U.S. finds new human infection with swine H3N2 flu
This scanning electron micrograph view depicts some of the ultrastructural details displayed by swine-origin H3N2 influenza viruses responsible for causing illness in Indiana, Maine, Iowa, Pennsylvania and West Virginia in 2011.
U.S. public health officials have found another case of human infection with a swine-origin H3N2 virus, this time in a child from West Virginia. And they also reported finding a human infection with a new swine influenza virus never before seen in humans, in a person in Wisconsin who had contact with pigs.
The Wisconsin case seems to be a one-off infection, with no signs of further spread. But the investigation into West Virginia case suggests the child was infected by another person, not a pig and that some amount of human-to-human spread of the virus took place in the unnamed community where the child lives, according to details released Friday by the U.S. Centers for Disease Control.
The H3N2 case is the 12th -- in five states -- reported in the U.S. since this new virus was first spotted in July. And the CDC acknowledges there are probably more cases that haven't been picked up by the country's flu surveillance systems.
"We don't think these are all" the cases, said Dr. Joe Bresee, head of the influenza epidemiology team in the CDC's Influenza division.
To date no other country has reported seeing human infections with this virus, which has also been isolated from pigs in the U.S.
Details of the investigations into the West Virginia case -- the second in that state -- and one spotted in the fall in Indiana were released late Friday. The Indiana case was in a man who worked with pigs. A separate release revealed details of the Wisconsin case, which involved a new H1N1 virus with genes from avian, swine and human flu viruses.
The case accounts were contained in a report that revealed that international influenza science partners have agreed to a new name for these viruses, one that drops the constant reference to the viruses' swine origin.
The agricultural sector objected loudly in the early days of the 2009 pandemic when human health officials referred to the new virus as a swine influenza virus. Pork sales plummeted and the industry has been worried the same could happen again with new reports of human infections with swine flu viruses.
The World Health Organization and the UN's Food and Agriculture Organization have agreed to call these viruses "H3N2 variants" or H3N2v for short. The new H1N1 virus -- which has been circulating in pigs since last year -- will be similarly called H1N1v.
The H3N2v viruses are hybrids of a swine influenza virus that has been circulating for more than a decade in pigs. That virus has acquired an internal gene -- the M gene -- from the H1N1 virus that caused the 2009 pandemic. Studies have shown that gene appears to make viruses that contain it more transmissible among guinea pigs, a model that is used to predict how flu behaves in humans.
The virus from the H1N1v case in Wisconsin also contains the M gene from the 2009 pandemic virus.
Cases of human infection with the variant H3N2 virus have been seen in Indiana, Pennsylvania, Iowa, Maine and West Virginia. Most have been in children younger than 10 and none of the cases has died.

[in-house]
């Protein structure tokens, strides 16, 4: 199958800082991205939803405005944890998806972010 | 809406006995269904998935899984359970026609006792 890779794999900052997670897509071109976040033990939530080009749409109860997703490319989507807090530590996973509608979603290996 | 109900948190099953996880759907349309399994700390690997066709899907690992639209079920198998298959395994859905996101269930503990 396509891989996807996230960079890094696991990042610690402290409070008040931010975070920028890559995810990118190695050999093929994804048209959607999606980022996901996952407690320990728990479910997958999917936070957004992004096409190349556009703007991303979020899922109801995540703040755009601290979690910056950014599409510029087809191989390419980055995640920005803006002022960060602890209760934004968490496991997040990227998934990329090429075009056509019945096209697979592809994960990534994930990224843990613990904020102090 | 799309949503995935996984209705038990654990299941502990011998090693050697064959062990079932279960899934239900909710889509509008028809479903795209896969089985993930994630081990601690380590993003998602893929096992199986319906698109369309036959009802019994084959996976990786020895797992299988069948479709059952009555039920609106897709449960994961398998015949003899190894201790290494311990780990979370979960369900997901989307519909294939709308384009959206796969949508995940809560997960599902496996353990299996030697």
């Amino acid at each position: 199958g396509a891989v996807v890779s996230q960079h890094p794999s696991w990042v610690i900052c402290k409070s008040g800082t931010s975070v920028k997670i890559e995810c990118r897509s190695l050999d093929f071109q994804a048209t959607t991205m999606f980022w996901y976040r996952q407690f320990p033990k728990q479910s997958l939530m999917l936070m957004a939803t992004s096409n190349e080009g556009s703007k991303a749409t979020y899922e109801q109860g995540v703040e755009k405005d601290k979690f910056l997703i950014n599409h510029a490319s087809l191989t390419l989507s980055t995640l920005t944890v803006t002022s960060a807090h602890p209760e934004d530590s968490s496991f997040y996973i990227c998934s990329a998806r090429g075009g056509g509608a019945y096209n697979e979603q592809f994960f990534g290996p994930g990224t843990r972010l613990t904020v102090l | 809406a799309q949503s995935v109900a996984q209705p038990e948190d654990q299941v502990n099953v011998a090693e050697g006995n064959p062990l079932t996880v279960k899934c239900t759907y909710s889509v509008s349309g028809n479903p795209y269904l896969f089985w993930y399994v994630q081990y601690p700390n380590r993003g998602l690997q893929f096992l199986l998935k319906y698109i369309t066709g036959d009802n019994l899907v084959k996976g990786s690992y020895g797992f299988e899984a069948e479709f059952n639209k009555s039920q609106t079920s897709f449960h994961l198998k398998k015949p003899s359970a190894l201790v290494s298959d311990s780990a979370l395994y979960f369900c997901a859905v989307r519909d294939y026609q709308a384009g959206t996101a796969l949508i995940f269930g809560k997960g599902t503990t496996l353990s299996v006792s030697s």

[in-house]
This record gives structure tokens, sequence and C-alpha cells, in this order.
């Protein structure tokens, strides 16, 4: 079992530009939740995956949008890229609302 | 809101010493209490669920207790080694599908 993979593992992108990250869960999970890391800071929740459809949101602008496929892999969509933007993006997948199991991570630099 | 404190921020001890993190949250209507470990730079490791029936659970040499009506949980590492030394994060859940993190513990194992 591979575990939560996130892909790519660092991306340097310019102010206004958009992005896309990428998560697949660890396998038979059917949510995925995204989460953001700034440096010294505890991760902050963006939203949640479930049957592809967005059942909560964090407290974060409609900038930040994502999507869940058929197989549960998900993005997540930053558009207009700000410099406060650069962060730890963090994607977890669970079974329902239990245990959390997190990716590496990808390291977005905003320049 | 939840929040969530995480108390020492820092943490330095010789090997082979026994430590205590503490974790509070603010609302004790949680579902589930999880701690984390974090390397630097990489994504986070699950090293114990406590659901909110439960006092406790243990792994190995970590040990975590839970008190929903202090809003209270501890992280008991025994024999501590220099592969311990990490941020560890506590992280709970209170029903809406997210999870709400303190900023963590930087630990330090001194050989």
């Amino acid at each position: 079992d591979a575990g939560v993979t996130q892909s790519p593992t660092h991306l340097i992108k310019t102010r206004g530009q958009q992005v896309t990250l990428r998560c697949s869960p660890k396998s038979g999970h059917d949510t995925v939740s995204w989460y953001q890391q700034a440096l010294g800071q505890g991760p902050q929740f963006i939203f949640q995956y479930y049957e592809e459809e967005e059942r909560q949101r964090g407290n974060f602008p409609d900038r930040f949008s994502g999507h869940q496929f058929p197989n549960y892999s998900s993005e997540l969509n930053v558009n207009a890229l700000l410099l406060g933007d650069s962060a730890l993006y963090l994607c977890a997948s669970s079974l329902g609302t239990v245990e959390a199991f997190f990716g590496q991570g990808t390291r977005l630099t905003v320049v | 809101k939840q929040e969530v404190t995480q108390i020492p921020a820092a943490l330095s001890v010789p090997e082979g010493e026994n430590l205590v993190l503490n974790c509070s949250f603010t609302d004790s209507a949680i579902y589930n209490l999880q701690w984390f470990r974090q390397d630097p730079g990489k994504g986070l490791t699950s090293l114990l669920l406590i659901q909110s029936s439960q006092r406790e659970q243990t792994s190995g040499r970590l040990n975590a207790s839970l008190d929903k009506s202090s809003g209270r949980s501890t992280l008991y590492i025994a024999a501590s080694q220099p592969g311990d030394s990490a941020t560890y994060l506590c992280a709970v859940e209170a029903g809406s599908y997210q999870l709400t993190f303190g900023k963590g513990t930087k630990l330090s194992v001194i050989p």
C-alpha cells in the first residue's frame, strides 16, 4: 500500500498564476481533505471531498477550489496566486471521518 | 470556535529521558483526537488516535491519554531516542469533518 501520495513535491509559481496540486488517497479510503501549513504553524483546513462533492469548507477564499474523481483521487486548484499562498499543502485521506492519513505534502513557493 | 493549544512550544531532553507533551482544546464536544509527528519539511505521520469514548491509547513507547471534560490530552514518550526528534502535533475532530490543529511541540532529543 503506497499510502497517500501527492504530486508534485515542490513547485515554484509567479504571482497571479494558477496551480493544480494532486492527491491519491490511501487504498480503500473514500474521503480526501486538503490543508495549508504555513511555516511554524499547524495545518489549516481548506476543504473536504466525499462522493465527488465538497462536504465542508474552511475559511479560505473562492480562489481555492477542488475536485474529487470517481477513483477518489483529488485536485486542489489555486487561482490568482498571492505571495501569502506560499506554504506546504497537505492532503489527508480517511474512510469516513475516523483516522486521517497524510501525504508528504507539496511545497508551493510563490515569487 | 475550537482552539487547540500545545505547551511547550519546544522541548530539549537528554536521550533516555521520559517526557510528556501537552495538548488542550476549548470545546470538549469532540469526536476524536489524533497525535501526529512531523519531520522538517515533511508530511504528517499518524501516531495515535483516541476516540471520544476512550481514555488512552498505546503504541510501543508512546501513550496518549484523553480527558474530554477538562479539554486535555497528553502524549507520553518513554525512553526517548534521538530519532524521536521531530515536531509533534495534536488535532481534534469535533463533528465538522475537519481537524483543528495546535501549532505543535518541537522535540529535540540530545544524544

Six of the 12 had exposure to pigs but in the other six, no contact with swine could be found. The CDC has said it believes some of these cases are the result of human-to-human spread, but suggests spread among people is probably still limited at this point.
"It's not clear yet that these viruses have acquired the ability to circulate in humans in a sustained way. We certainly haven't seen that in the outbreaks that we've investigated" Bresee said.
But the report on the case in West Virginia suggests there may have been quite a few more cases there. And surveillance in the area and the adjacent communities of Maryland has been ramped up.
The latest case was a child under five years of age who attended the same daycare as West Virginia's earlier case of H3N2v infection. But there were more than 10 days between the onset of the first case and the onset of the second, which suggests the first child was not the source of the second child's infection.
Furthermore, multiple contacts of the two children -- including other children in the daycare -- were reported to have had respiratory illnesses in the period when the cases occurred, though most were not tested for flu.
This H3N2v virus is a distant cousin of the virus by the same name that circulates among humans. Testing conducted at the CDC suggests the virus is most closely related to human H3N2 viruses that circulated in the early 1990s, which suggests many people over age 20 may have some antibodies that would respond to the variant virus.
Flu experts are watching the situation with concern, though not alarm at this point. What path the virus will take remains unclear: it could peter out, continue to circulate at low levels, mainly in young children, or spread more broadly.
Most experts don't believe it could cause a pandemic, given the amount of immunity the human population has to human H3N2 viruses.
But they worry it might be able to seed itself in humans enough to continue to spread, potentially creating a situation where there might be three families of circulating influenza A viruses: the H1N1s, the human H3N2s and these variant H3N2s.
If it appeared the viruses were causing enough disease to warrant including them in the annual flu strain "that will be a mess," said Adolfo Garcia-Sastre, an influenza researcher at New York's Mount Sinai Hospital.
"If they jump into humans, I don't think it will be a big public health nightmare," Garcia-Sastre said. "But I think what it could do is it may be able to establish a second lineage of H3s. And that will make it very difficult to handle, from the point of view of the vaccine."